Council for Trade in Goods approves waiver for Cape Verde
The Council for Trade in Goods, on 29 June 2009, approved a request by Cape Verde for a one-year delay in the implementation of its WTO accession commitments.
The draft decision, which will be forwarded to the General Council for adoption, noted that “Cape Verde's priorities relating to macroeconomic stability, among others, which aim to counter the financial crisis and its consequences for the country's economy, did not allow the first stage of implementation to be carried out on 1 January 2009, as intended.”
Cape Verde, which joined the WTO in July 2008, can now implement the first stage of its concessions and commitments listed in its accession schedule on 1 January 2010, instead of 1 January 2009.
The Council approved requests by the European Communities to extend by a further six months each of the periods for compensation negotiations related to its enlargements in 2004 and 2007, respectively.
The WTO provides that members of a customs union must provide compensation to other WTO members affected by the new tariff structure. If agreement is not found, the affected WTO member may withdraw substantially equivalent tariff concessions six months after the customs union's new tariffs come into effect.
The period for the withdrawal of substantially equivalent concessions related to the EC enlargement of 19 January 2004 to 25 members was further extended until 1 February 2010.
The relevant period related to the EC enlargement on 1 January 2007 (Bulgaria and Romania) was extended until 1 January 2010.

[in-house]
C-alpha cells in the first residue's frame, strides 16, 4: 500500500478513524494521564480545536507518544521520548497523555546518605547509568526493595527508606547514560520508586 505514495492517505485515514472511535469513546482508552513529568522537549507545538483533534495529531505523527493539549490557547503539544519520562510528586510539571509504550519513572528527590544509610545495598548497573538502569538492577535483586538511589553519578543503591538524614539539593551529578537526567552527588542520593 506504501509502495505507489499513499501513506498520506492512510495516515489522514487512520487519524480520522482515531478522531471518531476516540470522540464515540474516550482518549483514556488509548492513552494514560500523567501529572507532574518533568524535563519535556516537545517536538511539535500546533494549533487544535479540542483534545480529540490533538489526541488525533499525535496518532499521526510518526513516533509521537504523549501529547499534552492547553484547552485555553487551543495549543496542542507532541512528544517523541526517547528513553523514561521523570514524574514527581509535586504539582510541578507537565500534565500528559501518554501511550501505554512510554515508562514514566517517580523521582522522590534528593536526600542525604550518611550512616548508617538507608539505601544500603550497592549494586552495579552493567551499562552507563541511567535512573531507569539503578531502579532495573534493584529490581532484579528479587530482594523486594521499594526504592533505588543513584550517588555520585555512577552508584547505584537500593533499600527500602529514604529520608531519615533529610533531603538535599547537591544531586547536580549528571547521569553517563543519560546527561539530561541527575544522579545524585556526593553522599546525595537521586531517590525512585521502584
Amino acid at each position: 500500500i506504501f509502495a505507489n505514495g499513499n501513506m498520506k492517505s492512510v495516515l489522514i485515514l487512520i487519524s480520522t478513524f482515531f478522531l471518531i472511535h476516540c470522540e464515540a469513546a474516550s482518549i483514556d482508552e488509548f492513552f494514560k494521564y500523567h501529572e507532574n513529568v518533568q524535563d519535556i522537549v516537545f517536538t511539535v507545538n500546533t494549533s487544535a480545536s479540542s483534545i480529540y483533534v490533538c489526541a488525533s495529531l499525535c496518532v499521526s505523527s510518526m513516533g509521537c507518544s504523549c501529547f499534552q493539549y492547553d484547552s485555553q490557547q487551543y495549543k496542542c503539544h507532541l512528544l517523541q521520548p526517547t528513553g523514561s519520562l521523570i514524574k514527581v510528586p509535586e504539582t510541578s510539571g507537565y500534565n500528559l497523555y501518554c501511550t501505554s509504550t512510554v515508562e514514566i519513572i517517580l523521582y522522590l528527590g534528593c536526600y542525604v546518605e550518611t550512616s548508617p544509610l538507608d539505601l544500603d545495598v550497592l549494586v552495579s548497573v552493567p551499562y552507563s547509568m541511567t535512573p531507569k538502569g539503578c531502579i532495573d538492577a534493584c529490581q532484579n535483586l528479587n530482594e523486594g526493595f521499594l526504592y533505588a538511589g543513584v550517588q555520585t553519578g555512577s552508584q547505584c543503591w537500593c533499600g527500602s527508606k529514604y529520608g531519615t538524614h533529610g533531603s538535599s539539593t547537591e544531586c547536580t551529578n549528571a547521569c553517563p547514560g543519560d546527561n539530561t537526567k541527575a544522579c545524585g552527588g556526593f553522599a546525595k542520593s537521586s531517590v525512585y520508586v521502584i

Regarding the 2004 EC enlargement, Colombia and Ecuador expressed concern that they have not been compensated for the loss of banana exports to the acceding EC member states.
Turkey, reiterating the importance of the sector to many members, proposed the holding of a WTO workshop on trade in textiles and clothing. It recalled that its paper on various studies about the sector had noted the reduction in textile exports and higher unemployment in a number of countries since the end of the textile quota agreements in 2005.
Jordan, El Salvador, Dominican Republic, Egypt, Guatemala, Honduras, Mauritius and Morocco supported Turkey's position, and requested that this item remain on the agenda of the Council.
China, India, Pakistan, Thailand and Hong Kong, China reiterated that the textiles sector should not be singled out as it is now under regular trade rules. They said that no consensus had been reached in the Council on various proposals from Turkey during the past five years, and called for the removal of this item from the Council's agenda.
The chair, Amb. Elin Østebø Johansen (Norway), said it was very clear that there still was no agreement among members on this issue. She noted the interest by several members on this issue but considered that five years of inconclusive discussion was not a productive use of the Council's time.
The chair said that as agreed at the previous meeting, this agenda item would now be suspended, but that any delegation could raise the matter at any time. She added that she was available, at members' requests, to hold consultations on Turkey's proposal for the holding of a workshop on textiles and clothing.
World Trade Organization